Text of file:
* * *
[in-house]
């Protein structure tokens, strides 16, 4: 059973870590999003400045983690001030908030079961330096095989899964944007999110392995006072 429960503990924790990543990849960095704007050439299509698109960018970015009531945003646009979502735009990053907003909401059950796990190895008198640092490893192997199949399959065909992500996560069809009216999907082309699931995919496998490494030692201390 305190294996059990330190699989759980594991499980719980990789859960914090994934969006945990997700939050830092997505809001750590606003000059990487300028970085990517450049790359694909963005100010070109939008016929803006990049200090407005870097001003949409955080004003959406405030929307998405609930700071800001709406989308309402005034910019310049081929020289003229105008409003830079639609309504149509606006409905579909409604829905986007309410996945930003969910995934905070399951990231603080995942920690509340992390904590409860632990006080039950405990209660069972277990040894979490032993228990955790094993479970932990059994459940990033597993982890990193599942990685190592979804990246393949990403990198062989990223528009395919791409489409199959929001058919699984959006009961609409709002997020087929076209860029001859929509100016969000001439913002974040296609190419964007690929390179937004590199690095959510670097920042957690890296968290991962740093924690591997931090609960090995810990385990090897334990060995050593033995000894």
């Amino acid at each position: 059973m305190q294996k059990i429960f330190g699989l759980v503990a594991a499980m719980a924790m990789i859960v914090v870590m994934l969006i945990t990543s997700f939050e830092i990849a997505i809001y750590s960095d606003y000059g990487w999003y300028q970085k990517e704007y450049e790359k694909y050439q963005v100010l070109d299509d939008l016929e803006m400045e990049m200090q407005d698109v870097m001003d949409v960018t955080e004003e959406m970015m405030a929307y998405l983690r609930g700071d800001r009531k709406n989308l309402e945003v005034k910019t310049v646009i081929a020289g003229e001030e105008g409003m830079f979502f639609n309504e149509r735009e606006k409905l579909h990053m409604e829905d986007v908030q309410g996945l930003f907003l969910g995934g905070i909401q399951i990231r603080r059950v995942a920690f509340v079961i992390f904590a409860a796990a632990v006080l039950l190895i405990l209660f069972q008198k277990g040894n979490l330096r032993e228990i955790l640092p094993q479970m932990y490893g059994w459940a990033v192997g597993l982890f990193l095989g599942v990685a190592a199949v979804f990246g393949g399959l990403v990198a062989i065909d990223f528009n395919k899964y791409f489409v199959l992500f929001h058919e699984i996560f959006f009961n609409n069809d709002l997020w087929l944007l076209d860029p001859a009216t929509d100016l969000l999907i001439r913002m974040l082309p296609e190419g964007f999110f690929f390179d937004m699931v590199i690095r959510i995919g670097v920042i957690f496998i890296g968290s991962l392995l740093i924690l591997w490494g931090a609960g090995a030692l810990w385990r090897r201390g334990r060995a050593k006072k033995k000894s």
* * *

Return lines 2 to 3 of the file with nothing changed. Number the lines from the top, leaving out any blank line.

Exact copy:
């Protein structure tokens, strides 16, 4: 059973870590999003400045983690001030908030079961330096095989899964944007999110392995006072 429960503990924790990543990849960095704007050439299509698109960018970015009531945003646009979502735009990053907003909401059950796990190895008198640092490893192997199949399959065909992500996560069809009216999907082309699931995919496998490494030692201390 305190294996059990330190699989759980594991499980719980990789859960914090994934969006945990997700939050830092997505809001750590606003000059990487300028970085990517450049790359694909963005100010070109939008016929803006990049200090407005870097001003949409955080004003959406405030929307998405609930700071800001709406989308309402005034910019310049081929020289003229105008409003830079639609309504149509606006409905579909409604829905986007309410996945930003969910995934905070399951990231603080995942920690509340992390904590409860632990006080039950405990209660069972277990040894979490032993228990955790094993479970932990059994459940990033597993982890990193599942990685190592979804990246393949990403990198062989990223528009395919791409489409199959929001058919699984959006009961609409709002997020087929076209860029001859929509100016969000001439913002974040296609190419964007690929390179937004590199690095959510670097920042957690890296968290991962740093924690591997931090609960090995810990385990090897334990060995050593033995000894």
């Amino acid at each position: 059973m305190q294996k059990i429960f330190g699989l759980v503990a594991a499980m719980a924790m990789i859960v914090v870590m994934l969006i945990t990543s997700f939050e830092i990849a997505i809001y750590s960095d606003y000059g990487w999003y300028q970085k990517e704007y450049e790359k694909y050439q963005v100010l070109d299509d939008l016929e803006m400045e990049m200090q407005d698109v870097m001003d949409v960018t955080e004003e959406m970015m405030a929307y998405l983690r609930g700071d800001r009531k709406n989308l309402e945003v005034k910019t310049v646009i081929a020289g003229e001030e105008g409003m830079f979502f639609n309504e149509r735009e606006k409905l579909h990053m409604e829905d986007v908030q309410g996945l930003f907003l969910g995934g905070i909401q399951i990231r603080r059950v995942a920690f509340v079961i992390f904590a409860a796990a632990v006080l039950l190895i405990l209660f069972q008198k277990g040894n979490l330096r032993e228990i955790l640092p094993q479970m932990y490893g059994w459940a990033v192997g597993l982890f990193l095989g599942v990685a190592a199949v979804f990246g393949g399959l990403v990198a062989i065909d990223f528009n395919k899964y791409f489409v199959l992500f929001h058919e699984i996560f959006f009961n609409n069809d709002l997020w087929l944007l076209d860029p001859a009216t929509d100016l969000l999907i001439r913002m974040l082309p296609e190419g964007f999110f690929f390179d937004m699931v590199i690095r959510i995919g670097v920042i957690f496998i890296g968290s991962l392995l740093i924690l591997w490494g931090a609960g090995a030692l810990w385990r090897r201390g334990r060995a050593k006072k033995k000894s």